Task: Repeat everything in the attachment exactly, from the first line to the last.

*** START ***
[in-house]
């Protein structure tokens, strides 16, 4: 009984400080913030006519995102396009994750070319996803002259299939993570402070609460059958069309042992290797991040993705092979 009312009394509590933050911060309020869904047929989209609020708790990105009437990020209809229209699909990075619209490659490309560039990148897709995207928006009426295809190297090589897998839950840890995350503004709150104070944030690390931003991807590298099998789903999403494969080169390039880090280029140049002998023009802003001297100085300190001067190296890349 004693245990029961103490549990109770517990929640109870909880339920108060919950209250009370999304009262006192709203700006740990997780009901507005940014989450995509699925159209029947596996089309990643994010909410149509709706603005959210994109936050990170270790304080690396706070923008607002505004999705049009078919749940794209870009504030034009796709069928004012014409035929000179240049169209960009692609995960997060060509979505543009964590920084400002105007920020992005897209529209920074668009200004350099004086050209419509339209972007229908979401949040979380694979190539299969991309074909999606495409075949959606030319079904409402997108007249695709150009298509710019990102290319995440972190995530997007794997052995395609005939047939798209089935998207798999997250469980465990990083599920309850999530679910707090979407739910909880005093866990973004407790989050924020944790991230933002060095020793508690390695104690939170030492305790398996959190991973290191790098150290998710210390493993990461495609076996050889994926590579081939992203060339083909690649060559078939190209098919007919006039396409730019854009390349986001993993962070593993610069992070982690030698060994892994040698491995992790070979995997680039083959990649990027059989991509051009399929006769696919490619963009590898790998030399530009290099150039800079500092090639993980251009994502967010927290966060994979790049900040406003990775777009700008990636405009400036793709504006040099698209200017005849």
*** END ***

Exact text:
[in-house]
């Protein structure tokens, strides 16, 4: 009984400080913030006519995102396009994750070319996803002259299939993570402070609460059958069309042992290797991040993705092979 009312009394509590933050911060309020869904047929989209609020708790990105009437990020209809229209699909990075619209490659490309560039990148897709995207928006009426295809190297090589897998839950840890995350503004709150104070944030690390931003991807590298099998789903999403494969080169390039880090280029140049002998023009802003001297100085300190001067190296890349 004693245990029961103490549990109770517990929640109870909880339920108060919950209250009370999304009262006192709203700006740990997780009901507005940014989450995509699925159209029947596996089309990643994010909410149509709706603005959210994109936050990170270790304080690396706070923008607002505004999705049009078919749940794209870009504030034009796709069928004012014409035929000179240049169209960009692609995960997060060509979505543009964590920084400002105007920020992005897209529209920074668009200004350099004086050209419509339209972007229908979401949040979380694979190539299969991309074909999606495409075949959606030319079904409402997108007249695709150009298509710019990102290319995440972190995530997007794997052995395609005939047939798209089935998207798999997250469980465990990083599920309850999530679910707090979407739910909880005093866990973004407790989050924020944790991230933002060095020793508690390695104690939170030492305790398996959190991973290191790098150290998710210390493993990461495609076996050889994926590579081939992203060339083909690649060559078939190209098919007919006039396409730019854009390349986001993993962070593993610069992070982690030698060994892994040698491995992790070979995997680039083959990649990027059989991509051009399929006769696919490619963009590898790998030399530009290099150039800079500092090639993980251009994502967010927290966060994979790049900040406003990775777009700008990636405009400036793709504006040099698209200017005849």